These men who set out towards the unknown were, in any event, men with a restless heart. Men driven by a restless quest for God and the salvation of the world. They were filled with expectation, not satisfied with their secure income and their respectable place in society. They were looking for something greater. They were no doubt learned men, quite knowledgeable about the heavens and probably possessed of a fine philosophical formation. But they desired more than simply knowledge about things. They wanted above all else to know what is essential. They wanted to know how we succeed in being human. And therefore, they wanted to know if God exists, and where and how he exists. Whether he is concerned about us and how we can encounter him. Nor did they want just to know. They wanted to understand the truth about ourselves and about God and the world. Their outward pilgrimage was an expression of their inward journey, the inner pilgrimage of their hearts. They were men who sought God and were ultimately on the way towards him. They were seekers after God.
Within T.S. Eliot’s poem, and Benedict XVI’s homily, and the story of the magi, we find a rich, rich lesson for our spiritual lives. And it is this: that our lives are like the magi’s journey. And to the extent that we are pursuing the only meaningful thing, the journey must of necessity be arduous, for we cannot pursue the only meaningful thing without first sacrificing the myriad of unmeaningful things that we constantly look to for temporary pleasures.
In The Soul of the Apostolate (a book that I cannot recommend highly enough), Dom Chautard notes that there are three types of work: physical labor, intellectual labor, and spiritual labor. The first looks from the outside to be the most difficult, but is, in fact the easiest. The second looks less difficult from the outside, but is deeply exacting: for, as any serious writer knows, a day spent in concentrated research and writing can be far more draining than a day spent lifting heavy stones. The third – spiritual labor – at times looks from the outside like complete inactivity – even laziness! – but is, says Chautard, “by far the most exacting.”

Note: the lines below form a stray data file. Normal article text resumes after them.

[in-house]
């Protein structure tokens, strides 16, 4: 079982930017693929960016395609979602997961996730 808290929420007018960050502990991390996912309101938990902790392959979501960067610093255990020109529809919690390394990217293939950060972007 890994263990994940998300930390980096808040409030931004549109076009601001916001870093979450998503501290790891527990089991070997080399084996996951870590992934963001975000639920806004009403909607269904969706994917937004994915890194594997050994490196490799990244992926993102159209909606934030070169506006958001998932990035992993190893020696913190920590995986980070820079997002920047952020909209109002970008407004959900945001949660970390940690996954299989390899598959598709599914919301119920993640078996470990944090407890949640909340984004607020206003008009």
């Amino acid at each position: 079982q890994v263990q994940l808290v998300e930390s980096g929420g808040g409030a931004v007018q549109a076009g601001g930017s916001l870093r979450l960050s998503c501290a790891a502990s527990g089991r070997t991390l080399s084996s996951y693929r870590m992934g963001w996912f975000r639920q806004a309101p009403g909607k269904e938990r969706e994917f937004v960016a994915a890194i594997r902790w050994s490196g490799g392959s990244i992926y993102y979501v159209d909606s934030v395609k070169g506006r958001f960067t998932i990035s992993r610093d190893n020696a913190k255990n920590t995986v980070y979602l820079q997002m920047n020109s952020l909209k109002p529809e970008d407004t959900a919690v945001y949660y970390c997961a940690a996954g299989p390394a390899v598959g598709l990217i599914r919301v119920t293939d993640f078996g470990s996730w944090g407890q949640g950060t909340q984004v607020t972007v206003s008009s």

Most anyone who has ever seriously committed themselves to prayer knows this to be true: the practice of daily, deep, committed, authentic meditative prayer often brings with it enormous peace of mind and soul – a peace unmatched by any earthly pleasure. And yet, prayer is so exacting, demands such daily, hourly, minute-by-minute commitment, that the temptation to give up is omni-present. To pray is to enter the desert. It is like the journey of the magi. It is a severing of our hearts from the pleasures of this world, in order to embrace the one and only source of lasting happiness. It is a daily death that leads to birth.
“There are times,” notes Chautard, “when we might be inclined to prefer long hours in some exhausting occupation to half an hour of serious mental prayer, to an attentive hearing of Mass, or to the careful and intelligent recitation of the Breviary.” This is why it is easy to find men who have utterly spent themselves in pursuit of athletic prowess, or wealth, but few who have made the effort to become holy. As Chautard writes: “How many there are who can boast of great courage in the first two types of labor, which lead to wealth and fame, but who, when it comes to the effort to acquire virtue, are totally deficient in ambition, energy, or courage?”
And yet, not only is holiness the only thing worth pursuing, it is the only thing that will truly make us happy! For as Chautard writes, spiritual labor “offers us the most satisfaction here on earth. It is likewise the most important. It goes to make up not so much a man’s profession as the man himself.”
These past few weeks I have been emphasizing this same theme: that cultural transformation does not necessarily begin with grand or brilliant programs, but rather with personal conversion. In this battle to create a Culture of Life we need brilliant tacticians and activists. We need great leaders. We need money and time and resources. But what we need more than any of these are holy men and women: men and women who do not shy away from the fierce battle against the world, the flesh and the devil: men and women who follow the magi in embracing the death in life, that leads to life in death.
Only Christ is satisfactory. It is time for us to grow up and, as St. Paul exhorts, to “put away childish things” (1 Cor. 13:11). In this new year, let us put away the childish things that we so often chose in the past year, and that so often left us feeling empty, dirty, and filled with regret. A new year stretches out before us! Every year is a journey, a journey that either takes us closer to Christ, or further away.
Let this year’s journey be like the journey of the magi. Duc in altum! Set out into the deep! “For behold, now is the accepted time; behold, now is the day of salvation.” (2 Cor. 6:2)